Did you ever notice that certain players that have toiled in the minors for a while tend to exhibit surges in production when they finally get a crack at the big time? It’s as if they had those hits stockpiled for the Show and can’t wait to get them out of their systems once fortune and the front office permits. So it seemed to be with Benny Agbayani, a stocky outfielder who physique evoked the same comparisons with a pineapple that were applied to his predecessor as the resident Hawaiian Met, Sid Fernandez. Benny flaunted a somewhat more athletic build however, and for a time looked to be a greater source of batting power than his record on the farm had indicated.
A 30th round draft pick by the Mets in 1993, Agbayani spent the better part of 6 seasons moving up the rungs of the farm system with stops at Pittsfield, St. Lucie, Binghamton and Norfolk before getting a 15 AB cameo with the big club in 1998. However, he failed to make a good enough showing to remain, going 2 for 15, and was returned to AAA where he found himself assigned once again the following season. Never a major power threat, Benny had nonetheless endeared himself to Norfolk manager Bobby Valentine during his tenure there with a combination of hustle and timely hitting. When Bobby V moved up to take the reins of the varsity squad, he lobbied for Benny’s promotion when a wave of outfield malaise necessitated a call up. And so, in May of 1999, Agbayani was given another shot at the majors.
At this point, Benny was a 27 year-old spare part who was generally regarded as a non-prospect by much of the baseball intelligentsia of the time. Prospect or not, he seized the chance afforded by this second go-round and went on a power binge that was so out of character with his past performance that it amazed even him. Inserted into the lineup against the Colorado Rockies (in a weird instance where both starting pitchers that day were named Bobby Jones), Benny collected two hits including his first big league home run. He continued to mash after that, collecting 6 more bombs over the next 2 weeks and an amazing 10 in his first 73 at bats. He reached the All Star break with a total of 11, but came back to earth in the second half of the season and finished the year with 14.
Still, he had put up solid numbers for the year, batting .286 in 276 at bats while knocking in 42 runs with an OPS of .888. More importantly, he had played a not-insignificant role in helping the Mets reach the post-season for the first time in 11 years. He would save his playoff heroics for the following year however, and batted a soft .235 between the Division Series and LCS in ’99 with only 1 RBI.
The 2000 season began with the Mets facing the Cubs in the Tokyo Dome in the first major league game played on a continent other than North America. Benny hadn’t had a particularly glorious showing in spring training that year and was lower in the club’s pecking order of outfielders. In the opening series, Valentine had opted to go with Jay Payton, Darryl Hamilton, Rickey Henderson, and Derek Bell, the latter coming over in the trade that had netted new rotation ace Mike Hampton. Agbayani was relegated to the bench, the vantage point from which he watched the team drop the first contest by a score of 5-3.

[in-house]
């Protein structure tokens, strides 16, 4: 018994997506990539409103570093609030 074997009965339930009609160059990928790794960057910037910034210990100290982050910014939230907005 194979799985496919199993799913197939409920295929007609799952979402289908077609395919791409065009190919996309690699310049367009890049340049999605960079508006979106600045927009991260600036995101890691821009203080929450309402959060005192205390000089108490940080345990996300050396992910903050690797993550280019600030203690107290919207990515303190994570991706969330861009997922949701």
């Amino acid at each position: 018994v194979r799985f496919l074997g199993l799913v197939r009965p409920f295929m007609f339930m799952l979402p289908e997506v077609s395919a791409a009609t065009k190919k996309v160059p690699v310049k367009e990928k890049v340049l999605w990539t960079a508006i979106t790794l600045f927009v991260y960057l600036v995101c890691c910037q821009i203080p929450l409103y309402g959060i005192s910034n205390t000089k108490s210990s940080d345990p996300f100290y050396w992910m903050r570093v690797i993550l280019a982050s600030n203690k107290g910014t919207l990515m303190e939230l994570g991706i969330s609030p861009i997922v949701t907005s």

The next day found him there again as the teams took a 1-1 game into extra innings. As the game moved to the top of the 11th inning, the Mets looked for a chance to push the go-ahead run across and avoid a sweep. Cubs reliever Danny Young was brought in to start the inning, the seventh pitcher used by manager Don Baylor that day. After getting two out, he surrendered a single to Mets first baseman Todd Zeile and then issued back-to-back walks to load the bases. The pitcher’s spot in the lineup came up and Valentine tapped Benny as a pinch hitter. After tossing his first pitch to Agbayani wide of the strike zone, Young made his next offering a little too good and Benny promptly knocked it over the center field wall for a grand slam. That shot would prove the decisive blow as Dennis Cook closed out the Cubs in the bottom of the inning for a 5-1 Met victory.
That game marked the initial win in the season that would see the Mets return to the World Series for the first time since the fabled run of 1986. Along the way, Benny would contribute another solid season, hitting a total of 15 HR’s and driving in 60 runs in part-time duty. He continued to shine during the post-season that year, crashing a walk-off 3-run shot off the Giants’ Aaron Fultz to win game 3 of the Divisional Series, and contributed during the subsequent NLCS against the Cardinals and the World Series against the Yankees where he drove in the winning run in the sole Met victory that fall.
After that, alas, the bloom was off the rose as Benny had a somewhat injury-plagued 2001 and saw his numbers dwindle along with his appearances in the lineup. That offseason saw him shipped to the Rockies where he toiled for a time with mediocre results, and then he was briefly with the Red Sox before leaving for the greener pastures of Japan’s Pacific League. There, he found glory with the Chiba Lotte Marines, reuniting with manager Bobby Valentine and helping to win a championship in 2005.
Agbayani may not have been among the greatest of Mets players, but found a measure of glory during his brief tenure that secured him a spot among the most beloved. Aloha, Benny.